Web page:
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suggested the chief of them are probably the languid interest which attaches to questions of aesthetic, and the prejudice existing with regard to all Coleridge's speculative writings, that they are dearly purchased at the expense of more poetry of the type of Christabel or The Ancient Mariner. This prejudice is an old one, and has received some countenance from Coleridge himself; but it is not confirmed by the facts of his life, nor, if it were, would it justify the neglect of his actual production.
Another reason is, perhaps, to be found in the fragmentary nature of his aesthetic. This, again, is a defect which attaches to all Coleridge's speculations. But it must be remembered that the very qualities in his genius, to which his writings owe their vitality, were antagonistic to complete and systematic exposition. Coleridge was essentially a teacher, and conscious of a message to his age; and his examination of principles was rarely directed by a purely speculative interest. The search for a criterion of poetry involved him in the wider search for a criterion of life. His theory of the imagination, upon which his whole art-philosophy hinges, was primarily the vindication of a particular attitude to life and reality. This width of vision was fatal to his success as a specialist; but while it vastly increases the general interest of his views, it by no means lessens their value for the artist and the critic.
It is this significance of the imagination, as Coleridge conceived it, which I have endeavoured, in the following introduction, to set forth and explain. In particular I have aimed at tracing the development of the conception in his mind, and at showing that it was a natural growth of his genius, fostered, as every growth must be, by such external influences as it found truly congenial. In this connexion it was impossible to ignore Coleridge's relation to German thought; and I have dealt at some length with his
affinities to Kant and Schelling. But an investigation of the exact amount and nature of his debt to German contemporaries would be a task of but doubtful value or success. Nothing, I believe, is more remarkable with regard to Coleridge than the comparatively early maturity of his ideas, or, as a less favourable judgement may interpret it, their too rapid crystallization. And it is least questionable whether the influence of German thought did not after a certain point tend more to arrest than to stimulate his mental growth.
The student of Coleridge's position in his earlier life is placed at some disadvantage by the paucity of material on which to depend. Until he was nearly forty years of age, Coleridge gave no public expression in writing to his critical or philosophical views. Of his earlier lectures the remains are scanty in the extreme. We are therefore thrown back, for our sources of information, on the private correspondence of these years, the detached utterances of his notebooks, the poems, and the Biographia Literaria itself; and even of this material a considerable portion is yet in manuscript. In availing myself of the published sources, I have endeavoured to base my conclusions on the evidence before me, and as far as possible to avoid giving currency to mere conjecture.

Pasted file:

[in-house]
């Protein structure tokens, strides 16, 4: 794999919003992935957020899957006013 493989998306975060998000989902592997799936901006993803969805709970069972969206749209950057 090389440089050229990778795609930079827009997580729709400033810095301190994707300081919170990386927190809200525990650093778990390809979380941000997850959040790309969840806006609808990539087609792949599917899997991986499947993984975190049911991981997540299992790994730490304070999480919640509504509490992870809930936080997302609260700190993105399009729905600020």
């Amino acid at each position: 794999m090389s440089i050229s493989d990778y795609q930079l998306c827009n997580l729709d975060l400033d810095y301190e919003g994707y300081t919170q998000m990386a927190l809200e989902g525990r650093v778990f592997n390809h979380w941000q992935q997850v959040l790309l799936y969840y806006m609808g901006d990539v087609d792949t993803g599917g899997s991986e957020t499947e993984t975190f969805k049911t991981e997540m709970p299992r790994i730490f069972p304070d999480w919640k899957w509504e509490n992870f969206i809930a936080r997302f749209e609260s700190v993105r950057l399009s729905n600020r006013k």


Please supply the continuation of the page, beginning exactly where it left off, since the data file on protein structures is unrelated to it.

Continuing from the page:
My obligations to past and present writers upon Coleridge, and editors of his writings, are too numerous to be recorded in detail here. In the notes and elsewhere I have endeavoured to give full references to my authorities, and these will provide the best evidence of my indebtedness. But to those personal friends who have helped me with advice and criticism I should like to record my thanks, and in particular to my brother-in-law Mr. Ernest de Sélincourt, whose ripe knowledge of the period and sure critical insight I have found of the greatest service throughout, and especially so in dealing with the contro
versy on poetic diction. It will hardly be necessary to add that for such errors as I have fallen into I am alone and entirely responsible. My acknowledgements are also due to the Trustees of Dr. Williams's Library for kindly allowing me to consult the manuscript of H. C. Robinson's Diaries; while to the readers of the Clarendon Press I am indebted for much valuable assistance in the correction of proofs.
The circumstances leading to the composition of the Biographia Literaria could not be fully dealt with in the Introduction itself without too marked a digression from the main theme. I have therefore made them the subject of a Supplementary Note, which will be found appended to the Introduction.